Q. – Do you think the current events in Yemen may call into question the agreement on the Iranian nuclear programme that is currently under discussion?
THE MINISTER – Just after this United Nations session, I’m going to Switzerland, where the meeting will be held. I’ll be there in the morning. In principle, the subjects are separate, but it’s true that Iran is declaring itself to be a peaceful power on the one hand, and on the other we can see what’s happening in Yemen.
To stick to the agreement on Iran’s nuclear programme, our position is known and has been the same since the outset. We think Iran has every right to use civilian nuclear energy, but by contrast, when it comes to an atomic bomb, we clearly say no. That’s what the discussions are focusing on. Iran has committed itself to not having an atomic bomb, but we must be certain that this commitment is lasting and verifiable and can’t be compromised.
There’s been some progress in the discussions but we think the only possibility of an agreement lies in what we call a robust agreement, and there’s still progress to be made on that: we haven’t reached the conclusion. We’re working towards this agreement; France, a power of security and peace, would like there to be an agreement, but it can exist only if it’s robust.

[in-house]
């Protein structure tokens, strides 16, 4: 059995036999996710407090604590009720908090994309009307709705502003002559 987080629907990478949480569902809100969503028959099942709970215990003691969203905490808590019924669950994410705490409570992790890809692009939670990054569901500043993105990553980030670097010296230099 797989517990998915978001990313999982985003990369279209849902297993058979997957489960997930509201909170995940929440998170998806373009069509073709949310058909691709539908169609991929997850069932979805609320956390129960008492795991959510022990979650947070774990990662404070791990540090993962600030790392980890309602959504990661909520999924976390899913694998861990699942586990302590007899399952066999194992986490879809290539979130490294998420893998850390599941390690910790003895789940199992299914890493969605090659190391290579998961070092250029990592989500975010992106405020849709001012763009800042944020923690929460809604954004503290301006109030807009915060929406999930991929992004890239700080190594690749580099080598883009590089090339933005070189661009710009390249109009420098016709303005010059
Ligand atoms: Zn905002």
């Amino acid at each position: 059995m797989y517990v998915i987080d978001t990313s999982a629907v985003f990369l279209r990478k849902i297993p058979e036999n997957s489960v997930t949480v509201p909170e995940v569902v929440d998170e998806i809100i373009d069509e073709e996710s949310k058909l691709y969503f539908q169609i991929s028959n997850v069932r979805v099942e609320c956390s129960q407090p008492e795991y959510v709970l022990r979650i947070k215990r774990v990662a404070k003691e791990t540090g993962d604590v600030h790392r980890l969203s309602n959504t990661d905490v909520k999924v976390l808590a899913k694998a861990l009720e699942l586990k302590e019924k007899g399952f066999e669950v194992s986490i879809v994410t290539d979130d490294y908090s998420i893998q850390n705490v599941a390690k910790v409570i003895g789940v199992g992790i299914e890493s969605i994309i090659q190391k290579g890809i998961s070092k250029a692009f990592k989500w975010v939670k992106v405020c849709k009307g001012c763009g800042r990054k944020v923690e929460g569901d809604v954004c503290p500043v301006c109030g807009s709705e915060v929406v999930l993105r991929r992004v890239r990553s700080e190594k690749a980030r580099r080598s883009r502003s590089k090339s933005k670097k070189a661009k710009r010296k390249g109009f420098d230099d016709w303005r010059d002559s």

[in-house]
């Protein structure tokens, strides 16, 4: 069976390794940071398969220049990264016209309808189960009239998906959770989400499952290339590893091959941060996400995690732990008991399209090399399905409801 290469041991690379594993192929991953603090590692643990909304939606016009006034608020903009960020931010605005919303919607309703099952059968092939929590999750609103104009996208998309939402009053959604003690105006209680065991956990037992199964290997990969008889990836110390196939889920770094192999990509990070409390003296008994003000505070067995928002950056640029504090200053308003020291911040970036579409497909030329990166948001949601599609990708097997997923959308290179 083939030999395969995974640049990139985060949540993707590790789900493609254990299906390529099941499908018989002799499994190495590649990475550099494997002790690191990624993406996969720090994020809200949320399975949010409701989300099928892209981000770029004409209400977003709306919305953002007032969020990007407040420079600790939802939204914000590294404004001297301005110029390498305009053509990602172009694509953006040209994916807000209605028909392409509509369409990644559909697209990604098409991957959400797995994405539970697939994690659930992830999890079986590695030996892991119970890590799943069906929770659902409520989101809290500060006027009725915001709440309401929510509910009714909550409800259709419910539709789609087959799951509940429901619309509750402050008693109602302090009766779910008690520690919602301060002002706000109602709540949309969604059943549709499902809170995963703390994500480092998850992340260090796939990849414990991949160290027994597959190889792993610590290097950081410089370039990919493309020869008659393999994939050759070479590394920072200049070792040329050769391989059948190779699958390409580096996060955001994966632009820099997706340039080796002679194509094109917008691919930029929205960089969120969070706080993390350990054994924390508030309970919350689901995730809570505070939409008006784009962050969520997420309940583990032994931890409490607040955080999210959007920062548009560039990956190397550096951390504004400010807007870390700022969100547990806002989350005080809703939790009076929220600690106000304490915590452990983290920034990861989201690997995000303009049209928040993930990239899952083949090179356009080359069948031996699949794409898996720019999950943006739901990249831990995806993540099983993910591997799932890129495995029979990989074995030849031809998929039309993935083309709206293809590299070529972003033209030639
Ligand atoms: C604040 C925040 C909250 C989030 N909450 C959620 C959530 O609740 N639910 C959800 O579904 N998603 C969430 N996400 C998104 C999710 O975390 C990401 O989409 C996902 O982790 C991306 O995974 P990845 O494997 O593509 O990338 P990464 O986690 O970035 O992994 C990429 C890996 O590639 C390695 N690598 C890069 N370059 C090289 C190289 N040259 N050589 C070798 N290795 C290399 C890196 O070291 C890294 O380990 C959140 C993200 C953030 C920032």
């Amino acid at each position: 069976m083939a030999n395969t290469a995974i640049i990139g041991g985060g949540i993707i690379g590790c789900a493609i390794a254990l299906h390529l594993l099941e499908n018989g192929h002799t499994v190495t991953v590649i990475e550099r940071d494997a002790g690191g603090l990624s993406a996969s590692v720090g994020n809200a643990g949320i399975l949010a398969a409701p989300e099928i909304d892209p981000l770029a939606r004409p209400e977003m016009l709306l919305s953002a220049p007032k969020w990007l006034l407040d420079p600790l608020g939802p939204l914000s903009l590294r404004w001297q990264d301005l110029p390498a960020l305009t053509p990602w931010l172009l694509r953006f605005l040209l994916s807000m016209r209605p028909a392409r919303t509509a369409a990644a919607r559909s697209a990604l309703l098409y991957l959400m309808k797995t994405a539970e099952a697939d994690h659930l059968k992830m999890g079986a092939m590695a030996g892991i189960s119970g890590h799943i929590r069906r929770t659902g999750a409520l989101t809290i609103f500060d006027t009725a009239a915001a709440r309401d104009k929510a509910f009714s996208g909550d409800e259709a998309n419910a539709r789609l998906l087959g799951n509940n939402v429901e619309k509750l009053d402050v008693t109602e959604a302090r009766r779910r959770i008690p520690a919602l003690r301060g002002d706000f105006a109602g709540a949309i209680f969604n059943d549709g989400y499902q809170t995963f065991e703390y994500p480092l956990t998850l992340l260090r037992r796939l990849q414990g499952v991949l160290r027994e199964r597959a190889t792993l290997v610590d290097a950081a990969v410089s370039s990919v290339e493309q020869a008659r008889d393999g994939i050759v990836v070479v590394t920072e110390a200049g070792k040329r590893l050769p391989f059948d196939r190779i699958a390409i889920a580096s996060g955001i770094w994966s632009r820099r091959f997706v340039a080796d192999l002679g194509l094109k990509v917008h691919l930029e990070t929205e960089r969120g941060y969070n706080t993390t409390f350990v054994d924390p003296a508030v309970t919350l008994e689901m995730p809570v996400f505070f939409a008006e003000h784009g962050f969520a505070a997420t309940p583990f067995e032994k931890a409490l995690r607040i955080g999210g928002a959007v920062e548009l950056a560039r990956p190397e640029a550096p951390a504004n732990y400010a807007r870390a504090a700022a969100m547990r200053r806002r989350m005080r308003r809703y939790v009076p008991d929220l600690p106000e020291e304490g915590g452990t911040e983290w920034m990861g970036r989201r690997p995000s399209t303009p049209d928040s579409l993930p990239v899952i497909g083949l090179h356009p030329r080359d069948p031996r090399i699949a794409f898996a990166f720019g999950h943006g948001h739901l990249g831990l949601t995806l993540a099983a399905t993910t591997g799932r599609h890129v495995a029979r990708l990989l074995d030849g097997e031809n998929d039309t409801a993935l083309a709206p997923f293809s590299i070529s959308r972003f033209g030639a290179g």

That’s why it’s absolutely natural for us to verify the reliability of Iran’s commitments, and furthermore, if we sign an agreement that isn’t sufficiently robust, the other countries in the region risk also wanting nuclear weapons if Iran too has an opportunity to obtain one. We’d then be in a frightening situation whereby the Middle East, which is already an explosive region, would be filled with powers that have atomic bombs. That’s what we must avoid; we’re working to do so.
People are saying France’s position is firm. I confirm that: we’re a power of peace and security; we want the agreement to be robust and respected. (…)./.